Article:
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Religious Scholar & Author Elaine Pagels to Deliver Mendenhall Lecture April 29

March 18, 2004

March 18, 2004, Greencastle, Ind. - Elaine Pagels, one of the world's most important writers and thinkers on religion and history and winner of the National Book Award for her groundbreaking work The Gnostic Gospels, will come to the campus of DePauw University to deliver the spring Mendenhall Lecture, Thursday, April 29, 2004. The speech by Pagels, "Beyond Belief," will begin at 7:30 p.m. in Gobin United Methodist Church. The event is free and open to all.

Elaine Pagels is a preeminent figure in the theological community whose impressive scholarship has earned her international respect. Pagels is the Harrington Spear Paine Professor of Religion at Princeton University. As a young researcher at Barnard College, she changed forever the historical landscape of the Christian religion by exploding the myth of the early Christian Church as a unified movement. Her findings were published in the bestselling book, The Gnostic Gospels, an analysis of 52 early Christian manuscripts that were unearthed in Egypt. Known collectively as the Nag Hammadi Library, the manuscripts show the pluralistic nature of the early church and the role of women in the developing Christian movement. As the early church moved toward becoming an orthodox body with a canon, rites and clergy, the Nag Hammadi manuscripts were suppressed and deemed heretical. The Gnostic Gospels won both the National Book Critic's Circle Award and the National Book Award and was chosen by the Modern Library as one of the 100 best books of the 20th Century.

Pagels' latest book, the New York Times bestseller, Beyond Belief: The Secret Gospel of Thomas, focuses on religious claims to possessing the ultimate "truth." She contends that, as Christianity became increasingly institutionalized, it became more politicized and less pluralistic. "I'm advocating, on some level, the inclusion of [religious texts] that were considered blasphemous," Pagels says. "I suggest that there are ways of embracing a far wider spectrum of religious diversity within Christianity and quite beyond Christianity."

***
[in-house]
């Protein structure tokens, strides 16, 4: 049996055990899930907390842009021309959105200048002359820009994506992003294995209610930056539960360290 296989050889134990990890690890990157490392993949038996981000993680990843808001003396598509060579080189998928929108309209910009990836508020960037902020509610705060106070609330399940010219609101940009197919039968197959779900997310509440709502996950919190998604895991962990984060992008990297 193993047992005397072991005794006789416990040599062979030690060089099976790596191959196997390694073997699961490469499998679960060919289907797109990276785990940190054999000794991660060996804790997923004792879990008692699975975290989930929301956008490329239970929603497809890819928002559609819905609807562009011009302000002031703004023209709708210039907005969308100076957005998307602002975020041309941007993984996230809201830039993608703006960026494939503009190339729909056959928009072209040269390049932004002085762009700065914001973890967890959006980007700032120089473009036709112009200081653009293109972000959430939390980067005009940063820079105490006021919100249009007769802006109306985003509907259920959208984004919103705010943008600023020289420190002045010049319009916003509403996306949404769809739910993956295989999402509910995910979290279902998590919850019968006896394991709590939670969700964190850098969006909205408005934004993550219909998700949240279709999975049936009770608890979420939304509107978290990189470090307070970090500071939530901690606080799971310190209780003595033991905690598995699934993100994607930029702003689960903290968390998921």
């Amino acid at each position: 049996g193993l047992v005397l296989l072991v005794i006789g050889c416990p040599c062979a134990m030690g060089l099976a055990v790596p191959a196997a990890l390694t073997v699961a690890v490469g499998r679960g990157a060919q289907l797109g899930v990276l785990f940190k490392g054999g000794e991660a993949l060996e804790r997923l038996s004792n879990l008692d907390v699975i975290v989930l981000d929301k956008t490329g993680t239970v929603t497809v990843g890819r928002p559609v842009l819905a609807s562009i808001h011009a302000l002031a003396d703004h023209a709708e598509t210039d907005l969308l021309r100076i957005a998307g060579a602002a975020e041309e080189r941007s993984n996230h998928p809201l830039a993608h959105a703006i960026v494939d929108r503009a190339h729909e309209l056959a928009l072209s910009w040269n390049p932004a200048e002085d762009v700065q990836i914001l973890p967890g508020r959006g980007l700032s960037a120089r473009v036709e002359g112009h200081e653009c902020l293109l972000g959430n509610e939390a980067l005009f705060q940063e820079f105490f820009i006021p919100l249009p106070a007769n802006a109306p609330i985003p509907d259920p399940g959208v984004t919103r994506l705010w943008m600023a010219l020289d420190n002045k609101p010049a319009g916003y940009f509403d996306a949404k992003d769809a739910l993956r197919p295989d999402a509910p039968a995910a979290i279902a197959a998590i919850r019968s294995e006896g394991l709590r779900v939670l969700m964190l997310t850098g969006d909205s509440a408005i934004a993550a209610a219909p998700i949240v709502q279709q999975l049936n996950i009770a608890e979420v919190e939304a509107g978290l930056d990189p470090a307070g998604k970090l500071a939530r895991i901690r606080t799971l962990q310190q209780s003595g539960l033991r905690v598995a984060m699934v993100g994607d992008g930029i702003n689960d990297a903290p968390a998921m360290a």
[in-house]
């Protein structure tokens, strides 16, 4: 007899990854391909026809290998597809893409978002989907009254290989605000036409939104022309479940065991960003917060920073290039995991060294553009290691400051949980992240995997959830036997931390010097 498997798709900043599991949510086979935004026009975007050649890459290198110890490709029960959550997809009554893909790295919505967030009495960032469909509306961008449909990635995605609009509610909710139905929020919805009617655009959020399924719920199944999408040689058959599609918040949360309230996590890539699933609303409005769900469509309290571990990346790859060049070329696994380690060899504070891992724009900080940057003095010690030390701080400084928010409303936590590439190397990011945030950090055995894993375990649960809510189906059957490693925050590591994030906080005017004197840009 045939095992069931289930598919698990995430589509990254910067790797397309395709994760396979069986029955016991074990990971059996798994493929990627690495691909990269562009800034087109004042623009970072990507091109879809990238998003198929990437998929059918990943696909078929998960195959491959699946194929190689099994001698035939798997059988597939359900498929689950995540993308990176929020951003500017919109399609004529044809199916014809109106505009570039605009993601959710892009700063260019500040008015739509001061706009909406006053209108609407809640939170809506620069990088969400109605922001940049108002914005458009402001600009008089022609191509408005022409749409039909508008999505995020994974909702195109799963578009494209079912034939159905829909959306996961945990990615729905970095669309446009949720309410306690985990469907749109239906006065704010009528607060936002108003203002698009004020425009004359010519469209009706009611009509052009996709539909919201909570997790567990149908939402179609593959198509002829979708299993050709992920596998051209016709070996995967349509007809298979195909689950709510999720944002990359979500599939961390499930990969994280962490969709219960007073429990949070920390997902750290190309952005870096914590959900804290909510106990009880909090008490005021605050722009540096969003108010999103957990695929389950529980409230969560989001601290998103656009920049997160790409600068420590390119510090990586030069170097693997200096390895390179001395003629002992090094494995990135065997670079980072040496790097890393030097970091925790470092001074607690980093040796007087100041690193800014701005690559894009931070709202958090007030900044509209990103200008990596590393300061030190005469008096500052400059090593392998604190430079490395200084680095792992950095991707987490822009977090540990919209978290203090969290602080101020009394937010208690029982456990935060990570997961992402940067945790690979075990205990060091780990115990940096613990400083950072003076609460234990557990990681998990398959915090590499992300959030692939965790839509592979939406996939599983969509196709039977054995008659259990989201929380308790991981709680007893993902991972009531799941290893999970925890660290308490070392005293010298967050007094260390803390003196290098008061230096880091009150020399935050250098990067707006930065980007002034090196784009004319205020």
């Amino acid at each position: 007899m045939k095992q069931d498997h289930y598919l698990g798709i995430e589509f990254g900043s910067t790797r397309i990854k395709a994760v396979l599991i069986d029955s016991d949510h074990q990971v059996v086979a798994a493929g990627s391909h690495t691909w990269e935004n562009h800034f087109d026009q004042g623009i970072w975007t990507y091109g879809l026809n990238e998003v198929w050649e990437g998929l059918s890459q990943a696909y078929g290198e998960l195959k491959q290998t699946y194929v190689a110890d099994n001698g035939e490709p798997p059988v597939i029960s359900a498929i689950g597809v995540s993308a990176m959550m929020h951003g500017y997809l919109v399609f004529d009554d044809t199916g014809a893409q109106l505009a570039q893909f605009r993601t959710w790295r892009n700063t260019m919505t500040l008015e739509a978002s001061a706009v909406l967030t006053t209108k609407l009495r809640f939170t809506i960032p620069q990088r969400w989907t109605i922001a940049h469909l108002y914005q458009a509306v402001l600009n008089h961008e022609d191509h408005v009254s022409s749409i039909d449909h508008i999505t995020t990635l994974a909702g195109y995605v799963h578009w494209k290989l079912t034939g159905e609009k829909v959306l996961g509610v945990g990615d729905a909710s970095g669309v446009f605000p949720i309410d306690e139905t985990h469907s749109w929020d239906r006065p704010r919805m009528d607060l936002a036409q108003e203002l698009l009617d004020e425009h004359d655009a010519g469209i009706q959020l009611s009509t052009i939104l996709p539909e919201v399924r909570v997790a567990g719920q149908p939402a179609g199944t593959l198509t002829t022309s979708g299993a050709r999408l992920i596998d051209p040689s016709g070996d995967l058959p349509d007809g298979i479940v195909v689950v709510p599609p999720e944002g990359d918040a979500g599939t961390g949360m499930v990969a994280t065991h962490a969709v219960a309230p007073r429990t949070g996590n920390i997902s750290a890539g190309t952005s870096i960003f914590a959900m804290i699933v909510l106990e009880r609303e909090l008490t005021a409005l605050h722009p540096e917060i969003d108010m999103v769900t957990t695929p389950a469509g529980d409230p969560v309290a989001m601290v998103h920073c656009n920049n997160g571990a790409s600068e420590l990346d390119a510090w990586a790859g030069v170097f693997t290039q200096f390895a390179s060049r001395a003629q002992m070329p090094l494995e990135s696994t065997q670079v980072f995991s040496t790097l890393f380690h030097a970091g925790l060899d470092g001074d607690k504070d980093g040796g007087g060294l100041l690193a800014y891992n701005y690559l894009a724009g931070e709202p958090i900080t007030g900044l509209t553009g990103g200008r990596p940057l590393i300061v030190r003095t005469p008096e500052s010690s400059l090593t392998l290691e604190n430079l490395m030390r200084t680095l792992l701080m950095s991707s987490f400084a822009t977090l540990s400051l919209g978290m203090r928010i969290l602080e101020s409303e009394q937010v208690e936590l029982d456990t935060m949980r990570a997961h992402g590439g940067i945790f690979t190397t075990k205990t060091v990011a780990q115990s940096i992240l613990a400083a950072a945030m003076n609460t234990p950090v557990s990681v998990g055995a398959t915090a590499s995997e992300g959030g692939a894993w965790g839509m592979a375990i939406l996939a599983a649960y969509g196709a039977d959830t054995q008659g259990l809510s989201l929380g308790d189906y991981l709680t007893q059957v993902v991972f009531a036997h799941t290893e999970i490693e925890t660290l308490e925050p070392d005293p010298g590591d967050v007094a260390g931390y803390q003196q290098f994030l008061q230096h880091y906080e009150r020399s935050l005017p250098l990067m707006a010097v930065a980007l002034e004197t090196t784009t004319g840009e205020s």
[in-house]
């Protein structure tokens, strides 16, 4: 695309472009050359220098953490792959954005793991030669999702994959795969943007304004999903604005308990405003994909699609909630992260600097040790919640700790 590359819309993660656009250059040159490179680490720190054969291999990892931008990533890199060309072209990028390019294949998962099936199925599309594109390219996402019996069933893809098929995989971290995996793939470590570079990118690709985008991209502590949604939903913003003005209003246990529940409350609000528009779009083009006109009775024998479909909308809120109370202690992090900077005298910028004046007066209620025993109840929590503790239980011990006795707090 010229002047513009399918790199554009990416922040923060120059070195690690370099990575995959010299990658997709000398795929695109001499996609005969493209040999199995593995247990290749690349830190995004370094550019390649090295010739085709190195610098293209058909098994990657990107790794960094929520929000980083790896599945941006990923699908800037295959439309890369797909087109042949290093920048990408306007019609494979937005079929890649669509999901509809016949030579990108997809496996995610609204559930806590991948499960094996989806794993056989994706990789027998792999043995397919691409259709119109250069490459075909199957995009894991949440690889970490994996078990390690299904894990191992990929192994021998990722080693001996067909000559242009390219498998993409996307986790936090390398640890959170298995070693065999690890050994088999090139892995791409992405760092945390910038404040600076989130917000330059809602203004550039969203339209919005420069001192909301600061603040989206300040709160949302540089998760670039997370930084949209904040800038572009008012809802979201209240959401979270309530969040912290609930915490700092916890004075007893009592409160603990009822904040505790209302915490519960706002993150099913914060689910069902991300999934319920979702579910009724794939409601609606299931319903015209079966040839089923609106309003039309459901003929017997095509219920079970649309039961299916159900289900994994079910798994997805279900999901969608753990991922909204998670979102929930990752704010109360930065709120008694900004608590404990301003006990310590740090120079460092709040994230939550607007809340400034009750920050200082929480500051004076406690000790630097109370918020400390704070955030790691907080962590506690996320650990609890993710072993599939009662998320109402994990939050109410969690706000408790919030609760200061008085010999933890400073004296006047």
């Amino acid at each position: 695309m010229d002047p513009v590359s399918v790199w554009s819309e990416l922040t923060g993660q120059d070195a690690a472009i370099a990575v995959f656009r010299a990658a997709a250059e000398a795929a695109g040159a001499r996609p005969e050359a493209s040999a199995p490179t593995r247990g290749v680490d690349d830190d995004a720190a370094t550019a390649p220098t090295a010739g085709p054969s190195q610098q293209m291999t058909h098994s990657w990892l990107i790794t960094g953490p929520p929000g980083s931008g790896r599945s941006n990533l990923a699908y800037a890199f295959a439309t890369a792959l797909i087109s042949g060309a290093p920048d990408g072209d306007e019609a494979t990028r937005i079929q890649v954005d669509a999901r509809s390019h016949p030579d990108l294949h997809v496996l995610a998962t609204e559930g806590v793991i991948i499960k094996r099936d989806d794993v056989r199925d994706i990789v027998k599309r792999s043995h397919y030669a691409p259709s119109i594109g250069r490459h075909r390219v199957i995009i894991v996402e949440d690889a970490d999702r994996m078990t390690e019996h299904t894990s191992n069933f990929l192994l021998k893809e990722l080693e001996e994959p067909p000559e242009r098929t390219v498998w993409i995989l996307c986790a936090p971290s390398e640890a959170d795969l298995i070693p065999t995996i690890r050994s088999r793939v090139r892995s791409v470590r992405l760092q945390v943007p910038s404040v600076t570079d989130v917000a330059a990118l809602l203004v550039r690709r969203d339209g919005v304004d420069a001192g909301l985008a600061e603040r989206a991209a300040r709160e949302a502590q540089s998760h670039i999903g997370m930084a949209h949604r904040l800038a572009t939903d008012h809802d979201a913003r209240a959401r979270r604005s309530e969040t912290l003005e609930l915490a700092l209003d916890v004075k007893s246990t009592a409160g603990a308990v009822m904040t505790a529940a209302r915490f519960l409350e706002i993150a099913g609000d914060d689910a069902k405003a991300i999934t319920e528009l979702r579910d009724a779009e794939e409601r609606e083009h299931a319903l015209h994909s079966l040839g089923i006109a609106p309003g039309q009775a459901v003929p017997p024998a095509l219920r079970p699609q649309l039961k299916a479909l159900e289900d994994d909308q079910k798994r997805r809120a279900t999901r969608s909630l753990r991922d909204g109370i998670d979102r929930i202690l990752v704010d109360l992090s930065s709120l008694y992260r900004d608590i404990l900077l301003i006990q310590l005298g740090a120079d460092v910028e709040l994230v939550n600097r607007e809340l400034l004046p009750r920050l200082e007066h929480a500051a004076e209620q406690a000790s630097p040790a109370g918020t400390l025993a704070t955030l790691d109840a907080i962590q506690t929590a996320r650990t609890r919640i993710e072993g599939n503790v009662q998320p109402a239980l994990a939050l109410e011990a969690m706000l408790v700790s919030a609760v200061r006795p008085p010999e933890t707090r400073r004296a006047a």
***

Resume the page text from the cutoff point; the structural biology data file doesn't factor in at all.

Elaine Pagels earned a B.A. in history and an M.A. in classical studies from Stanford University, and a Ph.D. with distinction from Harvard University. Pagels taught at Barnard College and Columbia University before joining the Princeton faculty. Her other books include Adam, Eve and the Serpent and The Origins of Satan. She has also written many scholarly articles and book reviews and has been profiled in the Atlantic Monthly, Vogue, Mirabella and the New Yorker. In February 1997, Pagels was named one of the "25 Most Influential Working Mothers" by Working Mother magazine.

"With the winning combination of sound scholarship, deep insight and crystal-clear prose style that distinguishes all her work, Pagels portrays the great variety of beliefs, teachings and practices that were found among the earliest Christians," writes the Los Angeles Times of Beyond Belief. Harold Bloom, Sterling Professor of Humanities at Yale University, adds, "She is always readable, always deeply informed, always richly suggestive of pathways her readers may wish to follow out for themselves... Like many other readers, I am indebted to Professor Pagels for her devoted and sound scholarship, and for her clarity of exposition."

The Mendenhall Lectures, which were inaugurated in 1913, were endowed by the Reverend Doctor Marmaduke H. Mendenhall. His desire was to enable the University to bring to campus "persons of high and wide repute, of broad and varied scholarship" to address issues related to the academic dialogue concerning Christianity. Although Mendenhall was a pastor in the North Indiana Annual Conference of what was then called the Methodist Episcopal Church, one of the parents of the United Methodist Church, he explicity dictated that lectures be selected without regard to denominational divisions. The endowment has allowed DePauw to bring theological and religious scholars of international repute to campus for nearly a century.

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